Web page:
Creating a Summer Safety Checklist for Little Ones

Creating a Summer Safety Checklist for Little Ones
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It’s summertime and the living is easy, but that does not mean you can let your guard down when it comes to keeping your children safe. Playtime in the summer creates a host of possible safety issues that you don’t normally think about other times of the year. A little bit of precaution goes a long way. Use this summer safety checklist to make sure your home is safe-summer ready.


Summer is synonymous with swimming. Whether you have your own backyard pool or are within walking distance to a local pool, swimming safety should be at the forefront of every parents’ mind.

Under the age of 5, most child drownings occur in a home pool. If you have a home pool, take every precaution possible to prevent accidental and unmonitored entry into the swimming area. Some of those precautions include perimeter fences around the pool, self-latching gates, pool alarms and pool covers. These should all be checked at the beginning of each season to ensure they are in proper working order.

Regardless of where you take your child swimming, your undivided attention is the best defense against drowning. Never let your toddler get out of arms reach even if they are wearing flotation devices. Often they are not strong enough to right themselves if they get tipped over in the water. Know the signs of drowning and what to do if you see someone in trouble. It is a good idea to take a CPR class, which is easily accessible through your local YMCA or American Red Cross.

Bikes and Blades Safety

Bicycles, roller blades, skateboards and scooters all offer a great way to get much-needed outdoor playtime but these can pose a safety hazard if children are not properly equipped. Thousands of trips are made the hospital each year due to injuries kids sustained riding bikes and other wheeled toys. The most severe injuries causing permanent damage or even death are head injuries.

Helmets are an absolute must for all kids whether they are toddlers or teens. Parents should model good behavior by also wearing a helmet when joining in the fun. Gloves, knee pads and elbow pads provide extra protection from spills while little ones are learning to ride or skate.

Garage and Driveway Safety

Spending time outdoors in the summer means playing in and around the garage and driveway. If you store bikes and outdoor toys in the garage, you will need to child-proof the area. Make sure all harmful chemicals like pesticides and fertilizers are stored well out of reach. All sharp objects like hedge trimmers, saws and screwdrivers should be secured from little hands as well.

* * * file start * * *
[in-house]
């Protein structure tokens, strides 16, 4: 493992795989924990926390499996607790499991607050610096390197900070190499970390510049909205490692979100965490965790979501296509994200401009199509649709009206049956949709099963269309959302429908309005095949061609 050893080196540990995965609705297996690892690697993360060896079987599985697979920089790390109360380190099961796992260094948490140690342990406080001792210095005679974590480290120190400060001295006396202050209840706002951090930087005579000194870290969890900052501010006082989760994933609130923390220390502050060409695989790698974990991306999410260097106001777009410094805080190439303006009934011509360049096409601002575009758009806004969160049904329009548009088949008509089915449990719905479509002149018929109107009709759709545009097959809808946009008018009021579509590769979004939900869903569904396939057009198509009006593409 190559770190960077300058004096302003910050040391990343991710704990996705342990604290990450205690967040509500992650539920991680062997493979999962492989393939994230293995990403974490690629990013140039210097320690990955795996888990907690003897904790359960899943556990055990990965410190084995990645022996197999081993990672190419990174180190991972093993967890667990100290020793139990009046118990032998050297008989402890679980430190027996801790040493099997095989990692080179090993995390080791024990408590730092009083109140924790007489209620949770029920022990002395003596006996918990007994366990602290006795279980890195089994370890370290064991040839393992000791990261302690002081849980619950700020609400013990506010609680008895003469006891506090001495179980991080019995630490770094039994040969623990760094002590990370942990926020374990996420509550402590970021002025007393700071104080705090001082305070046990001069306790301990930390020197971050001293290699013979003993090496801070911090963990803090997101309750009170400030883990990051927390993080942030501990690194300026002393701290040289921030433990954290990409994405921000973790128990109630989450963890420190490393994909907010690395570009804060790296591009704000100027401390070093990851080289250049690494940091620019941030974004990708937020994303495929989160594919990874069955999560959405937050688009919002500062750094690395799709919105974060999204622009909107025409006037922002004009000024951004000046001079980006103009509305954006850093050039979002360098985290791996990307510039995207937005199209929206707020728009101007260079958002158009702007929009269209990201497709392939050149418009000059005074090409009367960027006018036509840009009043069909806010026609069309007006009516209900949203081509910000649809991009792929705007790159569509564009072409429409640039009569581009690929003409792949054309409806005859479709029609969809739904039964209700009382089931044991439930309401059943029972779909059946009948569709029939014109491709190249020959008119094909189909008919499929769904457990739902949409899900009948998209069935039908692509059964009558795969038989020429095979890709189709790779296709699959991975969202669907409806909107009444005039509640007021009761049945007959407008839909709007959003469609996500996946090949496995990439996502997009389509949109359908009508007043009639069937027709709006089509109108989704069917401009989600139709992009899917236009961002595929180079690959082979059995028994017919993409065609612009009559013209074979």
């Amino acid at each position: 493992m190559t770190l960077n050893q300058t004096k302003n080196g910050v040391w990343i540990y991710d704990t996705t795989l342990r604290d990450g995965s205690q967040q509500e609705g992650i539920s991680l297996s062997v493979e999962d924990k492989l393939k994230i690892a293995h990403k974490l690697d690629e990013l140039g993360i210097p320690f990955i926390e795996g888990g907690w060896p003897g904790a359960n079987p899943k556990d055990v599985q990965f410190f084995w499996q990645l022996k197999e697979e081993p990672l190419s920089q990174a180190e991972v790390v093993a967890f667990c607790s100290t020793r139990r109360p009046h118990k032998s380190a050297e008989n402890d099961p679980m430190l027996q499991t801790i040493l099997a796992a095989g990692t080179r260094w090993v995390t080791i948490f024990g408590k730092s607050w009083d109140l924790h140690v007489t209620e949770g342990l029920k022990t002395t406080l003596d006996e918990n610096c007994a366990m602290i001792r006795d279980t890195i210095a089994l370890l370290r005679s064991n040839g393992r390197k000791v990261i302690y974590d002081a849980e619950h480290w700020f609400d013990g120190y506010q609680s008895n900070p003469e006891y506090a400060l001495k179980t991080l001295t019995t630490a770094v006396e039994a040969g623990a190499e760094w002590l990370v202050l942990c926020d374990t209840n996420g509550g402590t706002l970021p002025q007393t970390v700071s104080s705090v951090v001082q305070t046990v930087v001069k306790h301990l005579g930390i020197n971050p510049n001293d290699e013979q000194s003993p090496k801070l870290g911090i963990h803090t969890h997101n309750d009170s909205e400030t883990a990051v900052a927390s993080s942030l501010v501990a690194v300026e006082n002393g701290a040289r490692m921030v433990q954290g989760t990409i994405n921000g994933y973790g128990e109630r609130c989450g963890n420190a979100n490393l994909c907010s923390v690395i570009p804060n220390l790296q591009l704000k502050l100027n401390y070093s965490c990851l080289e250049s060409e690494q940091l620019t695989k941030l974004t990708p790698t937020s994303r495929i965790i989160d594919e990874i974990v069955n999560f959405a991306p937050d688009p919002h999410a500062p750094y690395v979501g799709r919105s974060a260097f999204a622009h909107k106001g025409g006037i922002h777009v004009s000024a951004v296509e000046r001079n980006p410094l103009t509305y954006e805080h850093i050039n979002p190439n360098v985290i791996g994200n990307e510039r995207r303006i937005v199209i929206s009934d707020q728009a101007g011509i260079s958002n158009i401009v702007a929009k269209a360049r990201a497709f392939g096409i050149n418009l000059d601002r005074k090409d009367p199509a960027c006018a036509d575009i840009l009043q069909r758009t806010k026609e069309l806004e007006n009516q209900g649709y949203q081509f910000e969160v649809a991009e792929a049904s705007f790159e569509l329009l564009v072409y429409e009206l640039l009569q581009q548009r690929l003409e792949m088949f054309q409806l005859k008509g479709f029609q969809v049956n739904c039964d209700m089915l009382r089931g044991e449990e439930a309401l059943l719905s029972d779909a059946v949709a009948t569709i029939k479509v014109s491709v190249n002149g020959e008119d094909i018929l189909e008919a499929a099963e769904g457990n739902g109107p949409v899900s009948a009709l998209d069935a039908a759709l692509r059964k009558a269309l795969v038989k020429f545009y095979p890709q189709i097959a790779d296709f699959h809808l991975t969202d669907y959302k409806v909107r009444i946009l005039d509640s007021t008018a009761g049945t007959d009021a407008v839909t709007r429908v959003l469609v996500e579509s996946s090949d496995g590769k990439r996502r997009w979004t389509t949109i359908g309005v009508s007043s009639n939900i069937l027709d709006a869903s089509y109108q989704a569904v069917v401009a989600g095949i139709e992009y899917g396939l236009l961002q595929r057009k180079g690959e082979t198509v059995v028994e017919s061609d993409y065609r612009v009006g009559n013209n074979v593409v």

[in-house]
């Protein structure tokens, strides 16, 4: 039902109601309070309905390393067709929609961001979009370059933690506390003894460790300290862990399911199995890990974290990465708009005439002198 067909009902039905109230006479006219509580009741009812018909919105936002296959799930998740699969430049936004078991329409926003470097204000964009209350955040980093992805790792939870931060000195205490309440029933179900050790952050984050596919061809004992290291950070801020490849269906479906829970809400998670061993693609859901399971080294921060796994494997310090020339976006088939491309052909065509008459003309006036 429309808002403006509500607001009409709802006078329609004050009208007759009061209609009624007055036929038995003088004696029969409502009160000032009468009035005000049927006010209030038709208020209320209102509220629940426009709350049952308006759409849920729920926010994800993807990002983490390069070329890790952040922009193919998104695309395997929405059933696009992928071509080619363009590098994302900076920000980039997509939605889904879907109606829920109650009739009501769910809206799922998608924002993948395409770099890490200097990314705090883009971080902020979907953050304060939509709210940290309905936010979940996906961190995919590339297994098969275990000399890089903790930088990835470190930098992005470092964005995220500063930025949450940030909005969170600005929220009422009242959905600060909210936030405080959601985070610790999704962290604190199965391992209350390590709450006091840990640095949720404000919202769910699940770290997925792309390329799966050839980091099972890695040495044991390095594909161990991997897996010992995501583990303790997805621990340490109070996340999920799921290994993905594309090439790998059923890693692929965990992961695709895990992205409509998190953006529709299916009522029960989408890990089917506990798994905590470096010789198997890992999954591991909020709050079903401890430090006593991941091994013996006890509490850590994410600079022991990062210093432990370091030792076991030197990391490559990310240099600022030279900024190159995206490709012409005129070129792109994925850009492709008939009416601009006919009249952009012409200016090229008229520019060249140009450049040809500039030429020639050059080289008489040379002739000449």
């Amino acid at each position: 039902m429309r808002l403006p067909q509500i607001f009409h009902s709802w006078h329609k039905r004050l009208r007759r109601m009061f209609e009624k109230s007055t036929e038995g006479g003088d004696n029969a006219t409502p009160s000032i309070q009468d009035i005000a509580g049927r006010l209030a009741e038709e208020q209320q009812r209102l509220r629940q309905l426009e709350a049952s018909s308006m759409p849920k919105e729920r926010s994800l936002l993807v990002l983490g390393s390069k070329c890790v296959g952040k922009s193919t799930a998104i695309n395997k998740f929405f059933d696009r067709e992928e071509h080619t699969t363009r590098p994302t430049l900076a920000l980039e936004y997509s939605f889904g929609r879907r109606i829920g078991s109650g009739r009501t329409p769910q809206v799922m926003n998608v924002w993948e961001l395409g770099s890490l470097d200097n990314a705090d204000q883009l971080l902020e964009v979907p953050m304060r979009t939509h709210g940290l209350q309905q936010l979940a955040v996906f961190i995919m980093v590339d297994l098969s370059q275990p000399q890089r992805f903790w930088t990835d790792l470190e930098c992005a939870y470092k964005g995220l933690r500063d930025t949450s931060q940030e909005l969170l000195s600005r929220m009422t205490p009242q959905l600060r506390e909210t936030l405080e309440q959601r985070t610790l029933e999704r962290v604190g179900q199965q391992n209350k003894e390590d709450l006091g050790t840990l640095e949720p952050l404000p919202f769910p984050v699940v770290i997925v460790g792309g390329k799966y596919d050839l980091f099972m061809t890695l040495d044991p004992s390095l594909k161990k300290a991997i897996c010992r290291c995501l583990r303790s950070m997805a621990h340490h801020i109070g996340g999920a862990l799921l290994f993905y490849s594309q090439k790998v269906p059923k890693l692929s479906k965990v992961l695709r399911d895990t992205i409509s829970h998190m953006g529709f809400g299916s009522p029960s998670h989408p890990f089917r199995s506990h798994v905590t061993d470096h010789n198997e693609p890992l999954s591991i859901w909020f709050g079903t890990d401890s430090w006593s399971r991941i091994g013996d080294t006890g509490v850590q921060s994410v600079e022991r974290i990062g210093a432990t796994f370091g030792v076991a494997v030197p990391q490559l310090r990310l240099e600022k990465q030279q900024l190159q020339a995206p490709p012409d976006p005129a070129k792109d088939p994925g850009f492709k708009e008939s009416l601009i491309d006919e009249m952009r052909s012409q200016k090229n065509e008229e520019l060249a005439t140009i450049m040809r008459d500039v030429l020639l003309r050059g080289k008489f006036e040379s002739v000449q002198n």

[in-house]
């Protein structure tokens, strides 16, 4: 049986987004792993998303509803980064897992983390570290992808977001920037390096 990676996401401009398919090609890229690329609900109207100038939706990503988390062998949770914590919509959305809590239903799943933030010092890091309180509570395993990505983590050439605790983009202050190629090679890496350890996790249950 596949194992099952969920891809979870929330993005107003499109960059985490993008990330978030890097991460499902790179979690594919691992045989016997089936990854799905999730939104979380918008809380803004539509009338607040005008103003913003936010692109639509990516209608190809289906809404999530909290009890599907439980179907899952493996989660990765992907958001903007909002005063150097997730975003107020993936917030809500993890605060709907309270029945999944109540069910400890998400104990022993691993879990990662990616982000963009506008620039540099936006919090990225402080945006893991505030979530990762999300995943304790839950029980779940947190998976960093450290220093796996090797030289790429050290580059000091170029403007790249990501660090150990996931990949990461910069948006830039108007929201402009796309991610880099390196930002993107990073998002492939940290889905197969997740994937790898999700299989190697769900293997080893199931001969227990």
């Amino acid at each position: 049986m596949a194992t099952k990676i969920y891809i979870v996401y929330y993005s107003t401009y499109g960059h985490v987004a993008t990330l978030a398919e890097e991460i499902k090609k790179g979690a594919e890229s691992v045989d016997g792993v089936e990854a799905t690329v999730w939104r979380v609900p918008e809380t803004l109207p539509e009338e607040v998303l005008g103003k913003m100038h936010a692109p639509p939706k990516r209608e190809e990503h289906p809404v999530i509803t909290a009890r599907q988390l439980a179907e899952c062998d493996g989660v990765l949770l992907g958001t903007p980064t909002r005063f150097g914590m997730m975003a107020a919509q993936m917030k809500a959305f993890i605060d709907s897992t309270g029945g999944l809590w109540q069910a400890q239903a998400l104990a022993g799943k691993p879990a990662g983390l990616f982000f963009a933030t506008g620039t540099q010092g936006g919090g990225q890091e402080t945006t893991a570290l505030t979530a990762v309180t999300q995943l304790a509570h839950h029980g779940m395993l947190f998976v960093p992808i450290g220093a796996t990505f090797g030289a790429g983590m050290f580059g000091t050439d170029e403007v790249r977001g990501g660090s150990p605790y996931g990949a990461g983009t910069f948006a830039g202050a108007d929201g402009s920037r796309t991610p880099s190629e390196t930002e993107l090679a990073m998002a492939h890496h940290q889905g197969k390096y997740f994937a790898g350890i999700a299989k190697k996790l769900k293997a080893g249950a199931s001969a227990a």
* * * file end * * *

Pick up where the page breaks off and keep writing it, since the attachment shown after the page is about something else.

Garage doors themselves can pose a hazard if they are not in good repair or don’t have safety mechanisms installed. Avoid garage door injuries or deaths by having your door inspected by a professional and making sure all safety mechanisms are in working order.

If you live in a high-traffic area and your kids will be playing in the driveway, some simple steps can be taken to increase their safety. Portable driveway barriers will keep balls from rolling into the road and bikes from steering into the street. If your neighborhood does not have signs posted warning drivers that children are playing in the area, you can place reflective signs in the yard or driveway.

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Children won’t want to take time out of playing to reapply sunscreen and hydrate, so parents have to be especially aware of how their kids are faring in the sun and heat. If your child is going to have hours of exposure to the sun, it is best to cover as much of their skin with SPF-protected material as possible.

Lightweight clothing that is breathable but keeps out UV rays, such as rash guards and wide-brimmed hats, will cut down on the amount of sunscreen you’ll need to apply. Skin that is exposed needs to be coated in 30 SPF sunscreen every few hours for maximum protection.

Dehydration can occur quickly and is a serious health hazard. Children should be drinking about 16 ounces of water every two hours while they are engaged in hot and strenuous play. Small bellies won’t be able to take that much water in at once, so hydrate frequently to ensure proper amounts of water are ingested.

If your child doesn’t like plain water, try spiking it with a little bit of juice or sports drink for added flavor. Juice and sports drinks contain a lot of sugar and salt, so stick to using it as a flavoring for water and not for mass consumption.

Don’t let the added risks of summer scare you away from all the fun that can be shared with your children. Simply think ahead and be prepared for the possibilities so that you can spend your days soaking up the sun in a happy and healthy way.